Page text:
Reading, Berkshire: Leonard Joyce Pioneers Wound Care

Treating the huge numbers of wounded military personnel, particularly in the days before antibiotics, was an enormous challenge for surgeons faced with the brutality of WW1. Reading surgeon, Leonard Joyce, pioneered a new way of healing wounds when he discovered the Reading Bacillus.

Working alongside the hospital pathologist, Robert Donaldson, he identified bacteria that broke down dead tissue and then used this in wounds, which had failed to heal. The so-called Reading Bacillus allowed the wounds to heal naturally.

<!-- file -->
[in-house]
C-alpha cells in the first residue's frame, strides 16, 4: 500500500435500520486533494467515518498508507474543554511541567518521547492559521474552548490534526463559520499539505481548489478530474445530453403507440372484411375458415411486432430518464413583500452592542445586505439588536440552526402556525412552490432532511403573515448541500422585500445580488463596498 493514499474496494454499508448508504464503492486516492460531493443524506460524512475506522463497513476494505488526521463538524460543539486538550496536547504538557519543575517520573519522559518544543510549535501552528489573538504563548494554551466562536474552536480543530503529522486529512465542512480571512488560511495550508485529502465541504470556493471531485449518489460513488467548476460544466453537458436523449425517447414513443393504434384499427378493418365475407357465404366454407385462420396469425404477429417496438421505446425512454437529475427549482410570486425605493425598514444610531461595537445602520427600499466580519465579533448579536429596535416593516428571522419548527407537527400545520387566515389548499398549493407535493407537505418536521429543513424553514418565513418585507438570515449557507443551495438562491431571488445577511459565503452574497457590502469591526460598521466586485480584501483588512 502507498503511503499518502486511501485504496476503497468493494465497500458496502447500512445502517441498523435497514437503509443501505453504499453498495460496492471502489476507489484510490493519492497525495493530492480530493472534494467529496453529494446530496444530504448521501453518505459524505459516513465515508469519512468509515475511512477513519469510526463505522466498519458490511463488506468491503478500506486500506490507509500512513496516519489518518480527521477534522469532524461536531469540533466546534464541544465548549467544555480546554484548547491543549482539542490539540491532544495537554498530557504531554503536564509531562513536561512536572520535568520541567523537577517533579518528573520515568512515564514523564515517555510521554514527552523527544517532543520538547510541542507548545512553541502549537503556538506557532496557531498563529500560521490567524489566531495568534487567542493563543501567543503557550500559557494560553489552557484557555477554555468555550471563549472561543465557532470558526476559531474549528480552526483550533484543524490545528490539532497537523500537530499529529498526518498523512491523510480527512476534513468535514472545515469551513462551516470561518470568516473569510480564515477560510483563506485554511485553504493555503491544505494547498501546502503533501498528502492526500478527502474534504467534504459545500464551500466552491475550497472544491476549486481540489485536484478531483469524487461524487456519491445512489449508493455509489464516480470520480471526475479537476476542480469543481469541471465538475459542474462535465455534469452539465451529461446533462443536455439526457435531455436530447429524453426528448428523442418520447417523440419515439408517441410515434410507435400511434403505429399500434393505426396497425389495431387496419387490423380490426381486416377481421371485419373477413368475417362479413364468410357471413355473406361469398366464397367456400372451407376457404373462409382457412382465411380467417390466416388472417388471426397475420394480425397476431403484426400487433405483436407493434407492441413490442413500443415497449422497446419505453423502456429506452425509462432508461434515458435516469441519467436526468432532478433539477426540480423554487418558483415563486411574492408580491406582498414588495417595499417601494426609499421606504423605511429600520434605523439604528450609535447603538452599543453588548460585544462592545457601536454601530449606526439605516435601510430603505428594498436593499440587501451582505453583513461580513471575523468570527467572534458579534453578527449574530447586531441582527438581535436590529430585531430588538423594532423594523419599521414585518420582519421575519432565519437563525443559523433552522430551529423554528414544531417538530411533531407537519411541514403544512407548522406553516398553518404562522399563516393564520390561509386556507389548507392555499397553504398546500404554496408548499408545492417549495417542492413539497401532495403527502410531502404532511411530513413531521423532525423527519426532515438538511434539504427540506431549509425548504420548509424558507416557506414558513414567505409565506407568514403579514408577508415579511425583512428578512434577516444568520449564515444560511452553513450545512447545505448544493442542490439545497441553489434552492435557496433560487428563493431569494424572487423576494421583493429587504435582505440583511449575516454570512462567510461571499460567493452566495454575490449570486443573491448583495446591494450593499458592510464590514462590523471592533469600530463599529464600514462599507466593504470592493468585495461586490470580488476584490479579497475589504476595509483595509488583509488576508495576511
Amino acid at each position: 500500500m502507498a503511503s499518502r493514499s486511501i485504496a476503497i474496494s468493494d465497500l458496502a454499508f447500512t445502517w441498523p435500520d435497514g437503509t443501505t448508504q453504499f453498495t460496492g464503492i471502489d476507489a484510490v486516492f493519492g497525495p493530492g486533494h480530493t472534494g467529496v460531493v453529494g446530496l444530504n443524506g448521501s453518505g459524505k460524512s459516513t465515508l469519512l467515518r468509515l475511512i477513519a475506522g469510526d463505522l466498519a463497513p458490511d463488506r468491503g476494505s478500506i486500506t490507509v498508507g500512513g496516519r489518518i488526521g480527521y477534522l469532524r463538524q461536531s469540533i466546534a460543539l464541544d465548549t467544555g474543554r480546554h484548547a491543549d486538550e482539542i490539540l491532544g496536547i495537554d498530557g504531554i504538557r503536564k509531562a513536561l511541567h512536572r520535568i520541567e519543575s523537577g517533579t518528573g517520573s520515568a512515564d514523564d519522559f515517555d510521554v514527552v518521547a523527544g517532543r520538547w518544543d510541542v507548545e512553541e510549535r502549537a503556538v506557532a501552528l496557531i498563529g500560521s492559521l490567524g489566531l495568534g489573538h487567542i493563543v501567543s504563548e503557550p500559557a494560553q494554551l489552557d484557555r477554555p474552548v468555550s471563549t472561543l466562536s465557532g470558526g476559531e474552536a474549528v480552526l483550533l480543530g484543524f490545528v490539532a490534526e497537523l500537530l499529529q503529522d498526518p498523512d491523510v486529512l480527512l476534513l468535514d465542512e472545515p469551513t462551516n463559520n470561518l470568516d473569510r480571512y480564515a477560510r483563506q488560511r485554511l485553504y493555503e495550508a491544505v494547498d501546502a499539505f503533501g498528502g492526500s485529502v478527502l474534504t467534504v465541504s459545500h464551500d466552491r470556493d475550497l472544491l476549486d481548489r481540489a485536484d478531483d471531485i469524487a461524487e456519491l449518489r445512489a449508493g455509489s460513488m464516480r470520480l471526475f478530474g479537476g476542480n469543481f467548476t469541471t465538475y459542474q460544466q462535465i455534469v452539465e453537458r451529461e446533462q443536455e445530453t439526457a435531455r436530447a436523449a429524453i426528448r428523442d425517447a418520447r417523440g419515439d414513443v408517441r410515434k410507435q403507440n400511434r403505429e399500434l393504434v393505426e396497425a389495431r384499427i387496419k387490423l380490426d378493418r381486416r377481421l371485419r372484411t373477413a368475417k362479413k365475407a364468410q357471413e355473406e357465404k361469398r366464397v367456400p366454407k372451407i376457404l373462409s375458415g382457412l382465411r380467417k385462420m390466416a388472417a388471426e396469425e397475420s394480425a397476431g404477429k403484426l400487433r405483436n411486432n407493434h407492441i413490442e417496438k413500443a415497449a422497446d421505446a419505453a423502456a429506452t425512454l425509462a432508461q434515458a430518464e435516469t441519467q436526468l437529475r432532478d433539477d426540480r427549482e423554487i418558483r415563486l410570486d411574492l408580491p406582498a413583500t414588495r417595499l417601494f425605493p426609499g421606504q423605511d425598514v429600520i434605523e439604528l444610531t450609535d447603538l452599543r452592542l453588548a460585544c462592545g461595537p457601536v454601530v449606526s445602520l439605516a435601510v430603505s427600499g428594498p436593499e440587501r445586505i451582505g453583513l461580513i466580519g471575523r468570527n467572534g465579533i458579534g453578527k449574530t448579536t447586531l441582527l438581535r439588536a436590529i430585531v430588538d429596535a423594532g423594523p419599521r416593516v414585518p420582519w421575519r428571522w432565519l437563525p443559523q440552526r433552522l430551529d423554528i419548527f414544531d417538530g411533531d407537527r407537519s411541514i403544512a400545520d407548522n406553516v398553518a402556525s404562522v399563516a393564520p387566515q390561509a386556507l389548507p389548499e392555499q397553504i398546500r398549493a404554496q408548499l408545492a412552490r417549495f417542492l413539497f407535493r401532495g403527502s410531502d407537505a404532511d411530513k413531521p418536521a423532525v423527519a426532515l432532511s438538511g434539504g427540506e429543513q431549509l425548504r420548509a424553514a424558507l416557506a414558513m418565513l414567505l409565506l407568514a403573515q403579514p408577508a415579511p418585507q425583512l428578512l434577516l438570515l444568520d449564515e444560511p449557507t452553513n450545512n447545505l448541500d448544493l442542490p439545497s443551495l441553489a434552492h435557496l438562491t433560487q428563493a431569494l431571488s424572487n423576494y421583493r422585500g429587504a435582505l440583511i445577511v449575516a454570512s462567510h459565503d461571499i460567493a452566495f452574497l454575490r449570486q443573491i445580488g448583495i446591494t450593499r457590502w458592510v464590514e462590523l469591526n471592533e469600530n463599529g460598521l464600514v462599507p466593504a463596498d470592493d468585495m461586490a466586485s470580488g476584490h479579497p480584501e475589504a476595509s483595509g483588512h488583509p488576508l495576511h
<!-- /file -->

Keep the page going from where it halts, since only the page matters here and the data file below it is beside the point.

Joyce was a Surgical Registrar at the Royal Berkshire Hospital, one of a group of six war hospitals in Reading when war began. By 1918, he was an experienced surgeon, skilled in every area from brain, neurological and chest surgery to plastic surgery. He later became famous for amputating the legs of Douglas Bader.

Location: The Royal Berkshire Hospital. Reading, Berkshire RG1 5AN
Image shows the Royal Berkshire Hospital: First convoy of wounded soldiers arrive
Image courtesy of Berkshire Medical Heritage Centre
Presented by BBC Reporter, Janice Hunter

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